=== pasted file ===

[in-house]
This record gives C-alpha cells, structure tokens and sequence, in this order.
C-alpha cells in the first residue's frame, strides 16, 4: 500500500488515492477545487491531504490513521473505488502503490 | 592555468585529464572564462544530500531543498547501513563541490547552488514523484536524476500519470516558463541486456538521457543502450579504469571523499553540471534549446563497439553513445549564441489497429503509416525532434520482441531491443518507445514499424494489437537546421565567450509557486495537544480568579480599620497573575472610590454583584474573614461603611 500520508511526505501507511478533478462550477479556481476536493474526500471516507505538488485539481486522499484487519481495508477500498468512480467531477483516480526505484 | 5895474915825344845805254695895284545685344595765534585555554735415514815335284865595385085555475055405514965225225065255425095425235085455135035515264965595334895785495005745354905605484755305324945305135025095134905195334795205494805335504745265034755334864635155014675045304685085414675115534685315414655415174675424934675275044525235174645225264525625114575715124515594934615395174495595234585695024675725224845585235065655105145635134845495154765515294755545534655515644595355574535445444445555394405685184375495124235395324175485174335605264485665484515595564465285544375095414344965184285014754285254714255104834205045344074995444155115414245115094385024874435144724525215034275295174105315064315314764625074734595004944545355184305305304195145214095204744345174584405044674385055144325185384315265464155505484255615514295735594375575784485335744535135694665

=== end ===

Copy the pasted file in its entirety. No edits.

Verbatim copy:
[in-house]
This record gives C-alpha cells, structure tokens and sequence, in this order.
C-alpha cells in the first residue's frame, strides 16, 4: 500500500488515492477545487491531504490513521473505488502503490 | 592555468585529464572564462544530500531543498547501513563541490547552488514523484536524476500519470516558463541486456538521457543502450579504469571523499553540471534549446563497439553513445549564441489497429503509416525532434520482441531491443518507445514499424494489437537546421565567450509557486495537544480568579480599620497573575472610590454583584474573614461603611 500520508511526505501507511478533478462550477479556481476536493474526500471516507505538488485539481486522499484487519481495508477500498468512480467531477483516480526505484 | 5895474915825344845805254695895284545685344595765534585555554735415514815335284865595385085555475055405514965225225065255425095425235085455135035515264965595334895785495005745354905605484755305324945305135025095134905195334795205494805335504745265034755334864635155014675045304685085414675115534685315414655415174675424934675275044525235174645225264525625114575715124515594934615395174495595234585695024675725224845585235065655105145635134845495154765515294755545534655515644595355574535445444445555394405685184375495124235395324175485174335605264485665484515595564465285544375095414344965184285014754285254714255104834205045344074995444155115414245115094385024874435144724525215034275295174105315064315314764625074734595004944545355184305305304195145214095204744345174584405044674385055144325185384315265464155505484255615514295735594375575784485335744535135694665